Social media fanning the flames of crises

There was a time not long ago when crisis situations had a clock that was relatively easy to manage.  After all, even breaking news reports had to be written and moved on a news wire by reputable journalists or a camera truck had to be sent to the scene to capture footage.  All of this took time - time that allowed crisis communications professionals to take a phone call from the site, assess the situation and decide what to do about it.  And resulting stories were disseminated via traditional media - television, radio and newspaper.

The advent of social media has changed all that. Now, crisis PR pros can first learn about a crisis impacting their company by watching a live video feed uplinked from an employee or passerby's cell phone directly to CNN. In today's world, a natural disaster is captured via Twit Pics and discussed by tens of thousands of people before any "real" reporter makes it to the scene.  And never before have social injustices been brought to light with such speed and momentum - a disgruntled employee can now have a louder voice than any company Web site by merely posting a rant on YouTube.  So anyone who says social media are unimportant or can be ignored when assessing crisis preparedness is an accident waiting to happen.

So what can you do to get ready?  Here are a few tips to improve your chances of successfully navigating a crisis now that journeyman commentators with cell phones, blogs and Twitter accounts are watching from all angles:

  • Evaluate your online presence. This should be done before the crisis, because it is often the most difficult part to figure out once the problem has occurred.  Many companies have no clue about their social media footprint.  So when they need to engage the tools to communicate, they have no idea where to start.  Work with your communication team to keep a steady eye on how your company is being talked about and in what forums.  This will help you decide how you should communicate when the need arises.
  • Have a monitoring service on standby for an emergency. When a crisis happens in seconds, it is important to glean everything that's being said about your company.  The first few posts, videos or comments that are reported can be the most important to respond to.  United Airlines and Domino's Pizza, both victims of recent social media-born crises, were caught off guard in the first 24 hours.  A delayed response from each company resulted in several hundred thousand views of YouTube videos, several blog posts and countless tweets about both companies' failure to "listen."  Both companies are rebounding well via their eventual responses, but clearly the sudden impact of social media made their job much harder and more immediate than they were prepared to handle.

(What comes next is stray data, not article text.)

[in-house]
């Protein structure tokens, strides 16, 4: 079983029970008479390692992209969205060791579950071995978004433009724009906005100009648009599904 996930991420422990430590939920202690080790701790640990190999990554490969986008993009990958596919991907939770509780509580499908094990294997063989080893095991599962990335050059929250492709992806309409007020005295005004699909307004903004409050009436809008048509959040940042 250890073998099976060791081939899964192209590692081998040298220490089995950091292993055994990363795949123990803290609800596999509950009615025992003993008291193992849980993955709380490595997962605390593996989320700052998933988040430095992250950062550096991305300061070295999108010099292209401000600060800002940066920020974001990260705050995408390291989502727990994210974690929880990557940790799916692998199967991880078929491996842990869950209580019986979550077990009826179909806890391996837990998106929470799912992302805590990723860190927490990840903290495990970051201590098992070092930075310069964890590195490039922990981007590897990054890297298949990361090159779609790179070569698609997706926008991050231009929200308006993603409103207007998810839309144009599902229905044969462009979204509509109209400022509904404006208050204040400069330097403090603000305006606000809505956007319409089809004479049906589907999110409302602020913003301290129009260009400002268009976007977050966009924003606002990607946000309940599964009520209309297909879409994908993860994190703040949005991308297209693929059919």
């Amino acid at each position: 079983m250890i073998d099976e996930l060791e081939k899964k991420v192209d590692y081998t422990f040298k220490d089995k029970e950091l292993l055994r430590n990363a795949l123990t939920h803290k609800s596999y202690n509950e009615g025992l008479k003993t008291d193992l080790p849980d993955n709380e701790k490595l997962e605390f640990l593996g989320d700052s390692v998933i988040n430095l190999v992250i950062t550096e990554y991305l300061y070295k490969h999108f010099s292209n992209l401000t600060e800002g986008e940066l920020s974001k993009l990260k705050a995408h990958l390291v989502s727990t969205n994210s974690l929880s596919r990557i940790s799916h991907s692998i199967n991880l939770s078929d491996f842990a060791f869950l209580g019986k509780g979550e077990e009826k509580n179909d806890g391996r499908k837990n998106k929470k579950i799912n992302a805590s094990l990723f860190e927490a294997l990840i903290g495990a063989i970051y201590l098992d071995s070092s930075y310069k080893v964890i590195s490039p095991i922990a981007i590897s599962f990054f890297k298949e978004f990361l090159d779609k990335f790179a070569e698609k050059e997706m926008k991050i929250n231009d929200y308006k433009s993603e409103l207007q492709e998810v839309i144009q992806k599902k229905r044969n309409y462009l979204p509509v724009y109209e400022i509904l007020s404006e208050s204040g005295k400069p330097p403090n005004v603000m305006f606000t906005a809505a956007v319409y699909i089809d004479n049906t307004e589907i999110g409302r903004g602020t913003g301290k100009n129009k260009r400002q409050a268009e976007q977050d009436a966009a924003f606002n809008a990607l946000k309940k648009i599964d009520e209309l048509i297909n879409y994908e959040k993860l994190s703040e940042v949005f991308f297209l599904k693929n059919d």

• Have a social media policy in place. Often, employees are the first to comment or jump into the social mediasphere during a crisis.  Having a good social media policy in place before the crisis happens can prevent employees from making damaging statements that can be picked up by the media.  During this time, any employee can become an adhoc "company spokesperson."
  • Make sure you can communicate swiftly. During a crisis, there is very little time for multiple approvals and opinions on how the company should react and respond.  Having a crisis committee in place that consists of mainly decision-makers is the best and most effective way to figure out what you are going to say, and how you are going to say it. 

The bottom line is that being prepared is no longer just about having a crisis communications manual on your shelf and spokespeople who have been trained to deal with the media.  It's now about being sure you know what is being said, who is saying it and how to respond quickly - in the right way and within hours, not days - when a crisis hits your organization and the social media engine targets you.  

If you'd like to continue this conversation, please contact Matt Barkett at 216-241-3073 or   

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